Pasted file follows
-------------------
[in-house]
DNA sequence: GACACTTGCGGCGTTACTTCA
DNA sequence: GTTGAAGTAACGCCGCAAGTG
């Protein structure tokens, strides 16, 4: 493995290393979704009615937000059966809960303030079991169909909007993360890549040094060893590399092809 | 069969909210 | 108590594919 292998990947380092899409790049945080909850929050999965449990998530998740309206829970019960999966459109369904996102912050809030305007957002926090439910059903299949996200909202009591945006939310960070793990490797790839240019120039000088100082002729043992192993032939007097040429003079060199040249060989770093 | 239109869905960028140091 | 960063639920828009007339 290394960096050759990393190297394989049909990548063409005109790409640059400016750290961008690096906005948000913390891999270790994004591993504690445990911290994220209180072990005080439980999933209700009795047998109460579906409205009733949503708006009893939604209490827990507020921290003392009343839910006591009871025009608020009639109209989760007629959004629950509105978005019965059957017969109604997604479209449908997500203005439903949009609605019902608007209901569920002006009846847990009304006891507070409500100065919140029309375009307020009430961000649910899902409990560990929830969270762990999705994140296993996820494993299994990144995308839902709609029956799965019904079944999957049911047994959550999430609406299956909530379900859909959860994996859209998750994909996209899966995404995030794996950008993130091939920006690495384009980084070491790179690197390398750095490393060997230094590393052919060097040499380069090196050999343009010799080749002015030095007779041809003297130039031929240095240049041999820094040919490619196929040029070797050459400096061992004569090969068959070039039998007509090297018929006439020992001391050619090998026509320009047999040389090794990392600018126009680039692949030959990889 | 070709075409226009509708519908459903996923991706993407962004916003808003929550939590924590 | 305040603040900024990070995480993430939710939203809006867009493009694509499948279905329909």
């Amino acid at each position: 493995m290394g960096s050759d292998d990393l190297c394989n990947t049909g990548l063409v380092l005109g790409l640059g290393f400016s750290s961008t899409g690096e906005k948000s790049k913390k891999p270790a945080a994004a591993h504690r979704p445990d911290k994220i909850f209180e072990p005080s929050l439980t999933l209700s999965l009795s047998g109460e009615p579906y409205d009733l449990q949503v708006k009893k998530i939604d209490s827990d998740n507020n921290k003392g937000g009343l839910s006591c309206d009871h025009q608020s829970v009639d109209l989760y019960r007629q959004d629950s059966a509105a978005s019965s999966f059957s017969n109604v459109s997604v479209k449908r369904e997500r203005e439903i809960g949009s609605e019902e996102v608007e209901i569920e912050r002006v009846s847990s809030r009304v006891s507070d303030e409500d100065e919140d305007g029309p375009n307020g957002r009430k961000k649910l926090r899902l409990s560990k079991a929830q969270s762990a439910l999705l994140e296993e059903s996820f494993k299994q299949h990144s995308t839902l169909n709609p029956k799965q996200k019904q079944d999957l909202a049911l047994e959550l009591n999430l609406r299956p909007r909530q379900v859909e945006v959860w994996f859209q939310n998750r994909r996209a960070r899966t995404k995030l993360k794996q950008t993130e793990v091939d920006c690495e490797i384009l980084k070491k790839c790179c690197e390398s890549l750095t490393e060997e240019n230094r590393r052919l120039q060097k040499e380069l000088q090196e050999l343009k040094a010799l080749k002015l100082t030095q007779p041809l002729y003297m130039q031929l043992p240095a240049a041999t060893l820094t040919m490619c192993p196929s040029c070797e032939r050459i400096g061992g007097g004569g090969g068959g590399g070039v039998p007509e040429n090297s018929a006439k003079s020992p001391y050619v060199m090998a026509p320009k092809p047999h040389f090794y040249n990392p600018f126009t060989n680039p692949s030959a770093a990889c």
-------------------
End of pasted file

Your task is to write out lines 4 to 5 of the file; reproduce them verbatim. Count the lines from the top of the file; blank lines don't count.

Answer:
């Protein structure tokens, strides 16, 4: 493995290393979704009615937000059966809960303030079991169909909007993360890549040094060893590399092809 | 069969909210 | 108590594919 292998990947380092899409790049945080909850929050999965449990998530998740309206829970019960999966459109369904996102912050809030305007957002926090439910059903299949996200909202009591945006939310960070793990490797790839240019120039000088100082002729043992192993032939007097040429003079060199040249060989770093 | 239109869905960028140091 | 960063639920828009007339 290394960096050759990393190297394989049909990548063409005109790409640059400016750290961008690096906005948000913390891999270790994004591993504690445990911290994220209180072990005080439980999933209700009795047998109460579906409205009733949503708006009893939604209490827990507020921290003392009343839910006591009871025009608020009639109209989760007629959004629950509105978005019965059957017969109604997604479209449908997500203005439903949009609605019902608007209901569920002006009846847990009304006891507070409500100065919140029309375009307020009430961000649910899902409990560990929830969270762990999705994140296993996820494993299994990144995308839902709609029956799965019904079944999957049911047994959550999430609406299956909530379900859909959860994996859209998750994909996209899966995404995030794996950008993130091939920006690495384009980084070491790179690197390398750095490393060997230094590393052919060097040499380069090196050999343009010799080749002015030095007779041809003297130039031929240095240049041999820094040919490619196929040029070797050459400096061992004569090969068959070039039998007509090297018929006439020992001391050619090998026509320009047999040389090794990392600018126009680039692949030959990889 | 070709075409226009509708519908459903996923991706993407962004916003808003929550939590924590 | 305040603040900024990070995480993430939710939203809006867009493009694509499948279905329909």
């Amino acid at each position: 493995m290394g960096s050759d292998d990393l190297c394989n990947t049909g990548l063409v380092l005109g790409l640059g290393f400016s750290s961008t899409g690096e906005k948000s790049k913390k891999p270790a945080a994004a591993h504690r979704p445990d911290k994220i909850f209180e072990p005080s929050l439980t999933l209700s999965l009795s047998g109460e009615p579906y409205d009733l449990q949503v708006k009893k998530i939604d209490s827990d998740n507020n921290k003392g937000g009343l839910s006591c309206d009871h025009q608020s829970v009639d109209l989760y019960r007629q959004d629950s059966a509105a978005s019965s999966f059957s017969n109604v459109s997604v479209k449908r369904e997500r203005e439903i809960g949009s609605e019902e996102v608007e209901i569920e912050r002006v009846s847990s809030r009304v006891s507070d303030e409500d100065e919140d305007g029309p375009n307020g957002r009430k961000k649910l926090r899902l409990s560990k079991a929830q969270s762990a439910l999705l994140e296993e059903s996820f494993k299994q299949h990144s995308t839902l169909n709609p029956k799965q996200k019904q079944d999957l909202a049911l047994e959550l009591n999430l609406r299956p909007r909530q379900v859909e945006v959860w994996f859209q939310n998750r994909r996209a960070r899966t995404k995030l993360k794996q950008t993130e793990v091939d920006c690495e490797i384009l980084k070491k790839c790179c690197e390398s890549l750095t490393e060997e240019n230094r590393r052919l120039q060097k040499e380069l000088q090196e050999l343009k040094a010799l080749k002015l100082t030095q007779p041809l002729y003297m130039q031929l043992p240095a240049a041999t060893l820094t040919m490619c192993p196929s040029c070797e032939r050459i400096g061992g007097g004569g090969g068959g590399g070039v039998p007509e040429n090297s018929a006439k003079s020992p001391y050619v060199m090998a026509p320009k092809p047999h040389f090794y040249n990392p600018f126009t060989n680039p692949s030959a770093a990889c």